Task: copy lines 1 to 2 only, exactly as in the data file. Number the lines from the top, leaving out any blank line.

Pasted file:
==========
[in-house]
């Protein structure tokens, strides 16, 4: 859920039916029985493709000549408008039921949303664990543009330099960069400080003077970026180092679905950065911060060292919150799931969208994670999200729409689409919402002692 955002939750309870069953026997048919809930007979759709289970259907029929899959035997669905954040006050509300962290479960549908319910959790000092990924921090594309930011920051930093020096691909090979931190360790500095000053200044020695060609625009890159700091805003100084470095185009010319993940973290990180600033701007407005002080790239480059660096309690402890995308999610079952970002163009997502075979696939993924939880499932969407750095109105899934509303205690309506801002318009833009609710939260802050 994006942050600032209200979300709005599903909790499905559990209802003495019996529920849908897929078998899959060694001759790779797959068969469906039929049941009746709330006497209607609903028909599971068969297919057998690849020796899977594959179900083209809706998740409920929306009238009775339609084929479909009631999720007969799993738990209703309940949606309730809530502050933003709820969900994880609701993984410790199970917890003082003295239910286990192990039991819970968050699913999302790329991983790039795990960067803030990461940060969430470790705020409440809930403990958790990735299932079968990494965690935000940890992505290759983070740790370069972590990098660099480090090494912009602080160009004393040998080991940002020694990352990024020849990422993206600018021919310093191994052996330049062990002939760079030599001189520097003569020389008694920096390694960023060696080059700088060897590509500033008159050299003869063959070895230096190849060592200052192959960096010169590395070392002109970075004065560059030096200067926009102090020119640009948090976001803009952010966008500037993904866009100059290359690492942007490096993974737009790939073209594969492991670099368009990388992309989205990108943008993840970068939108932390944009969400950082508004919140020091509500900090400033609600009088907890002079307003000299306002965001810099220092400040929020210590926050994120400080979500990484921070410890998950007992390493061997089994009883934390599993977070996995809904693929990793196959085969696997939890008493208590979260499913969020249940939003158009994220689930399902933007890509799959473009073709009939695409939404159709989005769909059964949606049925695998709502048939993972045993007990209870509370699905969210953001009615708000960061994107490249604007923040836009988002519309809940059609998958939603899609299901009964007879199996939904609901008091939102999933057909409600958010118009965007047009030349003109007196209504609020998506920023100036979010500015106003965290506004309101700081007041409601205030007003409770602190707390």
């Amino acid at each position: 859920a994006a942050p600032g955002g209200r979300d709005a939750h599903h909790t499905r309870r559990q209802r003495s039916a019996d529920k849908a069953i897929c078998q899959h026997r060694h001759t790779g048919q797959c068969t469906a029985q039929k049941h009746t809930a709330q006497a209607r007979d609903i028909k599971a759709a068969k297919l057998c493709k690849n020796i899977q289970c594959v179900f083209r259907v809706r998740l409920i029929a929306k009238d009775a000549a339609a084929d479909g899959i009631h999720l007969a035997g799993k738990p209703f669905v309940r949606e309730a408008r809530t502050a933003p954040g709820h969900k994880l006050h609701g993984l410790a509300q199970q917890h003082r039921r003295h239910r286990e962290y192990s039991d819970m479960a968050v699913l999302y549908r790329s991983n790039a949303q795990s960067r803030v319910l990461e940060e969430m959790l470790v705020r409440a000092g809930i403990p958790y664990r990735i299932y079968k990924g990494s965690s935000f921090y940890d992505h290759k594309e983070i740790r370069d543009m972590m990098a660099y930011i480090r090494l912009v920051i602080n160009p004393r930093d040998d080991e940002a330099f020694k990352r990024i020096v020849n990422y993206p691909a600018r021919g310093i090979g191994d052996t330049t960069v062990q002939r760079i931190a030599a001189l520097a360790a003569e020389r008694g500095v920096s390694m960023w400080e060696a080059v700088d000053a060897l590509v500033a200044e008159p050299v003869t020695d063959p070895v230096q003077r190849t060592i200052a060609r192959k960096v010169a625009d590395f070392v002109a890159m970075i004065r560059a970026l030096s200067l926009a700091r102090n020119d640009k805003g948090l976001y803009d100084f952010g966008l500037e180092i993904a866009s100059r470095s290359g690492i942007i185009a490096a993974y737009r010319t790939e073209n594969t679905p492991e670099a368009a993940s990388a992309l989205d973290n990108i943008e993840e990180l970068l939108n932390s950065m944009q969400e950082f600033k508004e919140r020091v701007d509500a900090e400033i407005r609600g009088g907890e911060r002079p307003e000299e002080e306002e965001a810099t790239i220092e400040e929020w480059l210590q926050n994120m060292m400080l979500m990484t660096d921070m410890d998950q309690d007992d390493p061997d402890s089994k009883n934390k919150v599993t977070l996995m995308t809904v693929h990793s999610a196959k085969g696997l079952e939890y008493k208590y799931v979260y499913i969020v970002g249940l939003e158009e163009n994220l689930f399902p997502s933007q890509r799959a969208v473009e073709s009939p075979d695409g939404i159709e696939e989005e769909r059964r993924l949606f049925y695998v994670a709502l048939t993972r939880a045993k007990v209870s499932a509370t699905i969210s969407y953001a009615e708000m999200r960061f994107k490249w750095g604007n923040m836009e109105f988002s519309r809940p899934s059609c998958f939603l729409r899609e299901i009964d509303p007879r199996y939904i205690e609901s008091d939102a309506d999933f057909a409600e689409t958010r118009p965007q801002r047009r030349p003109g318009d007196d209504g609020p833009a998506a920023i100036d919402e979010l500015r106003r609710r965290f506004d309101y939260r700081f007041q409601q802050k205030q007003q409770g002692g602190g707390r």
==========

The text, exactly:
[in-house]
């Protein structure tokens, strides 16, 4: 859920039916029985493709000549408008039921949303664990543009330099960069400080003077970026180092679905950065911060060292919150799931969208994670999200729409689409919402002692 955002939750309870069953026997048919809930007979759709289970259907029929899959035997669905954040006050509300962290479960549908319910959790000092990924921090594309930011920051930093020096691909090979931190360790500095000053200044020695060609625009890159700091805003100084470095185009010319993940973290990180600033701007407005002080790239480059660096309690402890995308999610079952970002163009997502075979696939993924939880499932969407750095109105899934509303205690309506801002318009833009609710939260802050 994006942050600032209200979300709005599903909790499905559990209802003495019996529920849908897929078998899959060694001759790779797959068969469906039929049941009746709330006497209607609903028909599971068969297919057998690849020796899977594959179900083209809706998740409920929306009238009775339609084929479909009631999720007969799993738990209703309940949606309730809530502050933003709820969900994880609701993984410790199970917890003082003295239910286990192990039991819970968050699913999302790329991983790039795990960067803030990461940060969430470790705020409440809930403990958790990735299932079968990494965690935000940890992505290759983070740790370069972590990098660099480090090494912009602080160009004393040998080991940002020694990352990024020849990422993206600018021919310093191994052996330049062990002939760079030599001189520097003569020389008694920096390694960023060696080059700088060897590509500033008159050299003869063959070895230096190849060592200052192959960096010169590395070392002109970075004065560059030096200067926009102090020119640009948090976001803009952010966008500037993904866009100059290359690492942007490096993974737009790939073209594969492991670099368009990388992309989205990108943008993840970068939108932390944009969400950082508004919140020091509500900090400033609600009088907890002079307003000299306002965001810099220092400040929020210590926050994120400080979500990484921070410890998950007992390493061997089994009883934390599993977070996995809904693929990793196959085969696997939890008493208590979260499913969020249940939003158009994220689930399902933007890509799959473009073709009939695409939404159709989005769909059964949606049925695998709502048939993972045993007990209870509370699905969210953001009615708000960061994107490249604007923040836009988002519309809940059609998958939603899609299901009964007879199996939904609901008091939102999933057909409600958010118009965007047009030349003109007196209504609020998506920023100036979010500015106003965290506004309101700081007041409601205030007003409770602190707390």